The Links Between Retirement And Depression

Medically reviewed by Melissa Guarnaccia, LCSW
Updated May 15, 2024by BetterHelp Editorial Team
Please be advised, the below article might mention trauma-related topics that include suicide, substance use, or abuse which could be triggering to the reader.
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Retirement represents a major lifestyle change for many in the older adult population. Transitioning from decades of having a routine working schedule to not working at all can result in adjustments to virtually all areas of life, including relationships, hobbies, and aspirations. Retirement has the potential to lead a person to develop depression, since major life changes and effects on mental health are closely linked in many cases. Here, we’ll talk about why this can happen, how to reduce your risk of depression and promote mental health overall, and how to seek help if you’re experiencing signs of a mental illness.

Depression can affect anyone

What is depression? 

Depression is a mental health disorder characterized by persistent low mood and loss of interest in activities previously enjoyed, which can cause distress and impact daily functioning. Feeling temporary “retirement blues” or experiencing sadness are not the same as having clinical depression. Sadness is a temporary emotion while clinical depression is a mental illness that typically won’t resolve without treatment.

People living with depression might feel depressed in a way that causes them to withdraw from the company of others, struggle to concentrate, and experience feelings of hopelessness, anxiety, and mood swings. Additional symptoms of depression can include but are not limited to appetite changes, difficulty sleeping, thoughts of suicide, and coping with substance misuse (formerly known as “substance abuse”). 

According to the American Association for Marriage and Family Therapy (AAMFT), older adults make up 18% of all suicide-caused deaths. 2023 reports show that those over 75 represent 19.56% of these deaths, and those over 85 represent 22.3%. This is one of many reasons why learning to recognize the symptoms of depression and seeking treatment if you notice them can be so important.

The link between retirement, mental health, and depression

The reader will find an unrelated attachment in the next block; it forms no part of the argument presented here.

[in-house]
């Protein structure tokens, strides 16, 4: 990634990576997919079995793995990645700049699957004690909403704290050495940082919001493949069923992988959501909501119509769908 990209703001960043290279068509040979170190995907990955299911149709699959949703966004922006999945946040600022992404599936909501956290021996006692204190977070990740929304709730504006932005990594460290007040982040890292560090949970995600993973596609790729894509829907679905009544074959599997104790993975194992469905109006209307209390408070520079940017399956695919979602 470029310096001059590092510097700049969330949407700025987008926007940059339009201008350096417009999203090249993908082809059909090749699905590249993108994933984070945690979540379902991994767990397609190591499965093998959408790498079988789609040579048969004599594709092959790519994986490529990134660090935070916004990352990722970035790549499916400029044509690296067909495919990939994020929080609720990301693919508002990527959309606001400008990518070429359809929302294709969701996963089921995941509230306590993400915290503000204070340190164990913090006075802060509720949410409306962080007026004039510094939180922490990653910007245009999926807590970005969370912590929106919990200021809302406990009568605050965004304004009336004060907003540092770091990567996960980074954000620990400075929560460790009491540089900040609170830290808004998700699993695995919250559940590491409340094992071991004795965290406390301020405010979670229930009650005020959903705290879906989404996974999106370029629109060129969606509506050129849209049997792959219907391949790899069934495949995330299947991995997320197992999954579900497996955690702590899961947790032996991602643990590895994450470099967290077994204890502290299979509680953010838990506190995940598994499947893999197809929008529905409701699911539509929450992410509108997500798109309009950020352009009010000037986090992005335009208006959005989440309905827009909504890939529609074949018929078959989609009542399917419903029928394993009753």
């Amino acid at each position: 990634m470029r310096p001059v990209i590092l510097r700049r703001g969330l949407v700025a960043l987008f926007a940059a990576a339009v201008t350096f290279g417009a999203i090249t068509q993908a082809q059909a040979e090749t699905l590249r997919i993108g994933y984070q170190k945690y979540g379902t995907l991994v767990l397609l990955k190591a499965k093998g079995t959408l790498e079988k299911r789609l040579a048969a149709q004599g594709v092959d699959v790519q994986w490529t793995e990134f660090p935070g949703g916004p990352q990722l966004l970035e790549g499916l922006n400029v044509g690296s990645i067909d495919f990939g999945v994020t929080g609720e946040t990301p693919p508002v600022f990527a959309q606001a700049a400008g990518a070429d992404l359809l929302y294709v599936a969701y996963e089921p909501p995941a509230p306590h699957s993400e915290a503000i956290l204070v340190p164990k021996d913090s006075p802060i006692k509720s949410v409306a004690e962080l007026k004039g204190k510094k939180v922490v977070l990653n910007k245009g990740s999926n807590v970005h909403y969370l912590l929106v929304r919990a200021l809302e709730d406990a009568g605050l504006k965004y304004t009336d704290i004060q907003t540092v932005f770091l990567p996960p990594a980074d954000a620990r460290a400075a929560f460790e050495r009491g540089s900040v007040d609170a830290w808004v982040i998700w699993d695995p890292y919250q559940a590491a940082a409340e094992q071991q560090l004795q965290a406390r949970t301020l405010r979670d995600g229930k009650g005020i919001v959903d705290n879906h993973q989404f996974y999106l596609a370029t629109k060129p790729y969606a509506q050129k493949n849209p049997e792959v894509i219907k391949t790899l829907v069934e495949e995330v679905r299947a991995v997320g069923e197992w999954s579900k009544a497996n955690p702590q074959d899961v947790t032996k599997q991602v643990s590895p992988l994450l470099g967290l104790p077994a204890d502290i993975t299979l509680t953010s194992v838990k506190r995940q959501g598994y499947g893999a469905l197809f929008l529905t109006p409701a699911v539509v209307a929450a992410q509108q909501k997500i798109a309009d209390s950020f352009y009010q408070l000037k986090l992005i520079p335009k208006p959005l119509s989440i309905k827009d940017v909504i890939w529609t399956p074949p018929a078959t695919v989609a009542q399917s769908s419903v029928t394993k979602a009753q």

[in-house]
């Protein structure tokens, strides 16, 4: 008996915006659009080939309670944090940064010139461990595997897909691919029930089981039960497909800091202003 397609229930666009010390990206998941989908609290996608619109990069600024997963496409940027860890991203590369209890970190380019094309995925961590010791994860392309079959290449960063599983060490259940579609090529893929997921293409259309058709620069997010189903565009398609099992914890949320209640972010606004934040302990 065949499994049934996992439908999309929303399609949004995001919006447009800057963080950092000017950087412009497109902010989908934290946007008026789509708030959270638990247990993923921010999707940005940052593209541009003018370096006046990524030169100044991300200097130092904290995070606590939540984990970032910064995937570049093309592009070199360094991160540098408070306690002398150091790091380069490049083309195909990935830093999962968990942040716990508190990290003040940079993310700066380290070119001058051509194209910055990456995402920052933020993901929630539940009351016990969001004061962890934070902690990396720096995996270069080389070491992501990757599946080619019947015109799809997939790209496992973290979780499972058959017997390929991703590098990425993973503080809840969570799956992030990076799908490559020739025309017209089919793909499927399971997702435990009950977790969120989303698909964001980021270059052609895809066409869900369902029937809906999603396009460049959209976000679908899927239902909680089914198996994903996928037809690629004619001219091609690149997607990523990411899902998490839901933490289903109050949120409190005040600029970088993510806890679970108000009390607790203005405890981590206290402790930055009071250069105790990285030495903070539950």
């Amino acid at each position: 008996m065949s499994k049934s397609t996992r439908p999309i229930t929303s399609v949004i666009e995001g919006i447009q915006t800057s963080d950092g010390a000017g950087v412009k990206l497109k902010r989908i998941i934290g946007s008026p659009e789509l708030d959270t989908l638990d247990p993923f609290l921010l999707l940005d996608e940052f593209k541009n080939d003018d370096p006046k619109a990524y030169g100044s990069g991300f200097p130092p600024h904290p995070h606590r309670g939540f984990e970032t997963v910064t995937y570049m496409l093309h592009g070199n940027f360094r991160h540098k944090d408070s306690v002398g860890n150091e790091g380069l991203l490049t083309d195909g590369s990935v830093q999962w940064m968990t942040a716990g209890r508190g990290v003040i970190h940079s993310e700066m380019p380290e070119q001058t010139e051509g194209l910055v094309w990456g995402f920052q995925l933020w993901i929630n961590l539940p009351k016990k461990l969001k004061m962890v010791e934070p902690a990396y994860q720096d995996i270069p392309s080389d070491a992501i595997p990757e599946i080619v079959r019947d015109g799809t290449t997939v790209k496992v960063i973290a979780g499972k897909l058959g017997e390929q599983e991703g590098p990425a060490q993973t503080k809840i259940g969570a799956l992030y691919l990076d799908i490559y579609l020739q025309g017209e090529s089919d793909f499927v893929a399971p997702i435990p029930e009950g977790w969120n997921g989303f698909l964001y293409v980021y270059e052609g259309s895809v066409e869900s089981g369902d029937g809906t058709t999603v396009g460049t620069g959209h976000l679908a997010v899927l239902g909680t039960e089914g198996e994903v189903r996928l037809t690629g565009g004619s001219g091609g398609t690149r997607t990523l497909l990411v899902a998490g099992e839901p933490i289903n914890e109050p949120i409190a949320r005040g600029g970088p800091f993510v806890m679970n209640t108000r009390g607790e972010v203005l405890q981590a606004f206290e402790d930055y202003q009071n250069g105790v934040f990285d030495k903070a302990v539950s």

Many people look forward to retiring in their older years and enjoying a lifestyle that no longer involves formal work. However, for some, their former profession may have provided many elements that contributed to their well-being or happiness. For example, individuals might have found value in the routine, having a sense of purpose, and maintaining connections with coworkers. While there are opportunities to experience these things during retirement too, it may require more effort than many retirees expected.  

Being aware of the changes that can be expected with the transition to retirement may help a person manage this shift more effectively. Preparing for these changes ahead of time may also help an individual reduce their risk of depression and other negative outcomes. Examples of ways to prepare could include making retirement plans for how you’ll spend your newfound free time, healthy routines you’ll adopt, and how you’ll maintain social connections. Planning to bridge the employment gap and gradually transition over a few months before reaching full-time retirement could be beneficial as well, if possible.

Factors that may affect a person’s mental health in retirement

The nature of an individual's retirement is one factor that can impact the link between retirement and depression. For example, some individuals are pushed into early retirement for reasons unrelated to reaching a certain age, such as health issues, being laid off, or having to care for a family member. People who are forced to retire might be more likely to experience depression than those who choose to do so. 

If a person is pushed into retirement life before being financially ready, the loss of financial well-being can also cause depression. While some retirees can live off pensions or passive income, others don’t have these resources. This can lead to uncertainty and stress, which could contribute to depression.

Finally, it’s also worth noting that depression seems to have at least some genetic component. That means that individuals with a family history of this illness may be at increased risk of developing it, particularly when experiencing a major life change like retirement.

Treatment options

Treatment methods for depression can vary depending on the individual, the intensity of their symptoms, and other factors. That said, the first-line treatment is usually some form of talk therapy, such as cognitive behavioral therapy (CBT), acceptance and commitment therapy (ACT), or mindfulness-based cognitive therapy (MBCT). Medication is sometimes prescribed in conjunction with therapy, and your doctor or therapist may recommend adopting healthy lifestyle habits like regular exercise to help reduce symptoms, too.

How to manage your mental health in retirement

Many people look to retirement as a time to relax and enjoy their life, but depression can make this difficult. It could cause a person to struggle to find the motivation to get out of bed, practice basic hygiene, or see friends and family—which could all exacerbate depressive symptoms.